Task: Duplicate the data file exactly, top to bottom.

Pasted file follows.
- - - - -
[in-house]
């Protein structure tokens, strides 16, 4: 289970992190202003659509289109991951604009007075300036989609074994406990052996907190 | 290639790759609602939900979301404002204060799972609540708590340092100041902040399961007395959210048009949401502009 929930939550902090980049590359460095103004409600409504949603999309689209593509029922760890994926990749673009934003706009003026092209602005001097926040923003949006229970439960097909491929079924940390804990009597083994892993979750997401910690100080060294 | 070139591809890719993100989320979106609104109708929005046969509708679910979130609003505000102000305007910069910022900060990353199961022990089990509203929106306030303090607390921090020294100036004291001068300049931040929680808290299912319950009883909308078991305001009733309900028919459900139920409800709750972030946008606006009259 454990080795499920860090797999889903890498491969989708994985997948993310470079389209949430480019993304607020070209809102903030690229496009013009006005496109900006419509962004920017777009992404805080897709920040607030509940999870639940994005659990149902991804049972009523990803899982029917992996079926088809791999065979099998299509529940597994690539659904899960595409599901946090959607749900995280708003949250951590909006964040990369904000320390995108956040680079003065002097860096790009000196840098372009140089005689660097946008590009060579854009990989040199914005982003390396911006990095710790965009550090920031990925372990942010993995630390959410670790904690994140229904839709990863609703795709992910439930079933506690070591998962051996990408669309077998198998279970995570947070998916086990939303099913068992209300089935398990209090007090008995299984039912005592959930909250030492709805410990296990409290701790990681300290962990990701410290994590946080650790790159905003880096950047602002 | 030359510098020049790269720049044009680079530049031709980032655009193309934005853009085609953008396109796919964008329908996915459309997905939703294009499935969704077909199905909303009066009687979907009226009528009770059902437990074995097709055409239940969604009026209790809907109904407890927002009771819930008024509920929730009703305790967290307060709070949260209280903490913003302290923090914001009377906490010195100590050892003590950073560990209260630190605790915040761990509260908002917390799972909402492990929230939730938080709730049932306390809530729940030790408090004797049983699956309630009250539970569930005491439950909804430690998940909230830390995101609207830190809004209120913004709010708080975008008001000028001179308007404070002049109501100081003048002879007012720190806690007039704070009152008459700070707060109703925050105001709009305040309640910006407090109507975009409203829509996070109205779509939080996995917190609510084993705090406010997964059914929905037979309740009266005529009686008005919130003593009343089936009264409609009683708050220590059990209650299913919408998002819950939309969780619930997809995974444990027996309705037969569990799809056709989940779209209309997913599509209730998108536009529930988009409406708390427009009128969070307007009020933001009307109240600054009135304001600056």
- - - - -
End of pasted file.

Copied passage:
[in-house]
């Protein structure tokens, strides 16, 4: 289970992190202003659509289109991951604009007075300036989609074994406990052996907190 | 290639790759609602939900979301404002204060799972609540708590340092100041902040399961007395959210048009949401502009 929930939550902090980049590359460095103004409600409504949603999309689209593509029922760890994926990749673009934003706009003026092209602005001097926040923003949006229970439960097909491929079924940390804990009597083994892993979750997401910690100080060294 | 070139591809890719993100989320979106609104109708929005046969509708679910979130609003505000102000305007910069910022900060990353199961022990089990509203929106306030303090607390921090020294100036004291001068300049931040929680808290299912319950009883909308078991305001009733309900028919459900139920409800709750972030946008606006009259 454990080795499920860090797999889903890498491969989708994985997948993310470079389209949430480019993304607020070209809102903030690229496009013009006005496109900006419509962004920017777009992404805080897709920040607030509940999870639940994005659990149902991804049972009523990803899982029917992996079926088809791999065979099998299509529940597994690539659904899960595409599901946090959607749900995280708003949250951590909006964040990369904000320390995108956040680079003065002097860096790009000196840098372009140089005689660097946008590009060579854009990989040199914005982003390396911006990095710790965009550090920031990925372990942010993995630390959410670790904690994140229904839709990863609703795709992910439930079933506690070591998962051996990408669309077998198998279970995570947070998916086990939303099913068992209300089935398990209090007090008995299984039912005592959930909250030492709805410990296990409290701790990681300290962990990701410290994590946080650790790159905003880096950047602002 | 030359510098020049790269720049044009680079530049031709980032655009193309934005853009085609953008396109796919964008329908996915459309997905939703294009499935969704077909199905909303009066009687979907009226009528009770059902437990074995097709055409239940969604009026209790809907109904407890927002009771819930008024509920929730009703305790967290307060709070949260209280903490913003302290923090914001009377906490010195100590050892003590950073560990209260630190605790915040761990509260908002917390799972909402492990929230939730938080709730049932306390809530729940030790408090004797049983699956309630009250539970569930005491439950909804430690998940909230830390995101609207830190809004209120913004709010708080975008008001000028001179308007404070002049109501100081003048002879007012720190806690007039704070009152008459700070707060109703925050105001709009305040309640910006407090109507975009409203829509996070109205779509939080996995917190609510084993705090406010997964059914929905037979309740009266005529009686008005919130003593009343089936009264409609009683708050220590059990209650299913919408998002819950939309969780619930997809995974444990027996309705037969569990799809056709989940779209209309997913599509209730998108536009529930988009409406708390427009009128969070307007009020933001009307109240600054009135304001600056």